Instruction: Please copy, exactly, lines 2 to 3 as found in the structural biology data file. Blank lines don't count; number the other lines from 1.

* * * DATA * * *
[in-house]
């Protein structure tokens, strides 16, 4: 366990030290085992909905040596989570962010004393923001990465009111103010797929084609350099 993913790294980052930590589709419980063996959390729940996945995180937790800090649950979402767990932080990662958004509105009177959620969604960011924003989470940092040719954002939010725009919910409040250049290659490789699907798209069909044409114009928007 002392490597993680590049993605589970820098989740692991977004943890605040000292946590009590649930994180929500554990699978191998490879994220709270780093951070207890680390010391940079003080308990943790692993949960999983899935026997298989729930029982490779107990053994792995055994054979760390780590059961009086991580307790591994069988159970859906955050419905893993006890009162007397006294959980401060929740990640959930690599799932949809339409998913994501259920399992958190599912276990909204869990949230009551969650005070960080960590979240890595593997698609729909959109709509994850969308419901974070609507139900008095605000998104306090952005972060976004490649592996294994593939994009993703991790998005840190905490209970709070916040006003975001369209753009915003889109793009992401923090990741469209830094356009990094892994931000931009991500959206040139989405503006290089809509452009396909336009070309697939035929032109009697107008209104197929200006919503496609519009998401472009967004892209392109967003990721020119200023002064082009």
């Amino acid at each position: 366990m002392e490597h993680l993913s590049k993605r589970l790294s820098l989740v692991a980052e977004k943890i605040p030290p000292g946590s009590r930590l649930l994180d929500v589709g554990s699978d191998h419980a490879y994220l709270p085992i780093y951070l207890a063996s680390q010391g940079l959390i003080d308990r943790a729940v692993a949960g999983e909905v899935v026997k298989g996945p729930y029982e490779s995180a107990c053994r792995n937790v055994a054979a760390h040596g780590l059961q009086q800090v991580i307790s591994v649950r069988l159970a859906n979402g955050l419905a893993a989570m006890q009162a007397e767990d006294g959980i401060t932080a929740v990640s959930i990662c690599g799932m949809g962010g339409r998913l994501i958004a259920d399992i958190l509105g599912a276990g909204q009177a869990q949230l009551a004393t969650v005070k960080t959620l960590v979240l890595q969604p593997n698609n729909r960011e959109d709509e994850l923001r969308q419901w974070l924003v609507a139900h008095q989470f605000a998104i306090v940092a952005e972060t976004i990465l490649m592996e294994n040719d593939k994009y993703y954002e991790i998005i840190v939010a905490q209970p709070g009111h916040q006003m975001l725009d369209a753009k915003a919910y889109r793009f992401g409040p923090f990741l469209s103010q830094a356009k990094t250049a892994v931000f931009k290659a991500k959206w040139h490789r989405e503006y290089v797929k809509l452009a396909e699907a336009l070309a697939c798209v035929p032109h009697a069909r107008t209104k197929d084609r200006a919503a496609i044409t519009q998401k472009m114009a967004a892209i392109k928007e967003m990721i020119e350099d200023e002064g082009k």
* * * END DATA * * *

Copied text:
């Protein structure tokens, strides 16, 4: 366990030290085992909905040596989570962010004393923001990465009111103010797929084609350099 993913790294980052930590589709419980063996959390729940996945995180937790800090649950979402767990932080990662958004509105009177959620969604960011924003989470940092040719954002939010725009919910409040250049290659490789699907798209069909044409114009928007 002392490597993680590049993605589970820098989740692991977004943890605040000292946590009590649930994180929500554990699978191998490879994220709270780093951070207890680390010391940079003080308990943790692993949960999983899935026997298989729930029982490779107990053994792995055994054979760390780590059961009086991580307790591994069988159970859906955050419905893993006890009162007397006294959980401060929740990640959930690599799932949809339409998913994501259920399992958190599912276990909204869990949230009551969650005070960080960590979240890595593997698609729909959109709509994850969308419901974070609507139900008095605000998104306090952005972060976004490649592996294994593939994009993703991790998005840190905490209970709070916040006003975001369209753009915003889109793009992401923090990741469209830094356009990094892994931000931009991500959206040139989405503006290089809509452009396909336009070309697939035929032109009697107008209104197929200006919503496609519009998401472009967004892209392109967003990721020119200023002064082009």
């Amino acid at each position: 366990m002392e490597h993680l993913s590049k993605r589970l790294s820098l989740v692991a980052e977004k943890i605040p030290p000292g946590s009590r930590l649930l994180d929500v589709g554990s699978d191998h419980a490879y994220l709270p085992i780093y951070l207890a063996s680390q010391g940079l959390i003080d308990r943790a729940v692993a949960g999983e909905v899935v026997k298989g996945p729930y029982e490779s995180a107990c053994r792995n937790v055994a054979a760390h040596g780590l059961q009086q800090v991580i307790s591994v649950r069988l159970a859906n979402g955050l419905a893993a989570m006890q009162a007397e767990d006294g959980i401060t932080a929740v990640s959930i990662c690599g799932m949809g962010g339409r998913l994501i958004a259920d399992i958190l509105g599912a276990g909204q009177a869990q949230l009551a004393t969650v005070k960080t959620l960590v979240l890595q969604p593997n698609n729909r960011e959109d709509e994850l923001r969308q419901w974070l924003v609507a139900h008095q989470f605000a998104i306090v940092a952005e972060t976004i990465l490649m592996e294994n040719d593939k994009y993703y954002e991790i998005i840190v939010a905490q209970p709070g009111h916040q006003m975001l725009d369209a753009k915003a919910y889109r793009f992401g409040p923090f990741l469209s103010q830094a356009k990094t250049a892994v931000f931009k290659a991500k959206w040139h490789r989405e503006y290089v797929k809509l452009a396909e699907a336009l070309a697939c798209v035929p032109h009697a069909r107008t209104k197929d084609r200006a919503a496609i044409t519009q998401k472009m114009a967004a892209i392109k928007e967003m990721i020119e350099d200023e002064g082009k």